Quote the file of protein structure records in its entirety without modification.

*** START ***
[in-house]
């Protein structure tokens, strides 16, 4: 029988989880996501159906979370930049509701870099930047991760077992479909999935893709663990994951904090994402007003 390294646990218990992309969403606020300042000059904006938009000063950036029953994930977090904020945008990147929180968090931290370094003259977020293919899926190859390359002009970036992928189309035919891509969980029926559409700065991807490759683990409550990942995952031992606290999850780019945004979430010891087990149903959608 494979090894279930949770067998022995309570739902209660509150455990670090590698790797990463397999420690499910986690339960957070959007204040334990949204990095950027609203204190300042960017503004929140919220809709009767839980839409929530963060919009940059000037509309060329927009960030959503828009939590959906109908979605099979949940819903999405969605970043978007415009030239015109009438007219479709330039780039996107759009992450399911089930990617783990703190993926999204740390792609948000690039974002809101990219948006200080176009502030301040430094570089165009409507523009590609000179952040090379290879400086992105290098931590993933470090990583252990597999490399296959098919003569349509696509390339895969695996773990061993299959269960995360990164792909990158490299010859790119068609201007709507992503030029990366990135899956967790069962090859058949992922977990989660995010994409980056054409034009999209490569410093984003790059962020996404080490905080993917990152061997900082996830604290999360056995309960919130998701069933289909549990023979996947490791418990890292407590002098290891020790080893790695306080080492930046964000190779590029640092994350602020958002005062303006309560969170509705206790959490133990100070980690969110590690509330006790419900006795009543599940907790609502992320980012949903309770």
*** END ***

[in-house]
């Protein structure tokens, strides 16, 4: 029988989880996501159906979370930049509701870099930047991760077992479909999935893709663990994951904090994402007003 390294646990218990992309969403606020300042000059904006938009000063950036029953994930977090904020945008990147929180968090931290370094003259977020293919899926190859390359002009970036992928189309035919891509969980029926559409700065991807490759683990409550990942995952031992606290999850780019945004979430010891087990149903959608 494979090894279930949770067998022995309570739902209660509150455990670090590698790797990463397999420690499910986690339960957070959007204040334990949204990095950027609203204190300042960017503004929140919220809709009767839980839409929530963060919009940059000037509309060329927009960030959503828009939590959906109908979605099979949940819903999405969605970043978007415009030239015109009438007219479709330039780039996107759009992450399911089930990617783990703190993926999204740390792609948000690039974002809101990219948006200080176009502030301040430094570089165009409507523009590609000179952040090379290879400086992105290098931590993933470090990583252990597999490399296959098919003569349509696509390339895969695996773990061993299959269960995360990164792909990158490299010859790119068609201007709507992503030029990366990135899956967790069962090859058949992922977990989660995010994409980056054409034009999209490569410093984003790059962020996404080490905080993917990152061997900082996830604290999360056995309960919130998701069933289909549990023979996947490791418990890292407590002098290891020790080893790695306080080492930046964000190779590029640092994350602020958002005062303006309560969170509705206790959490133990100070980690969110590690509330006790419900006795009543599940907790609502992320980012949903309770």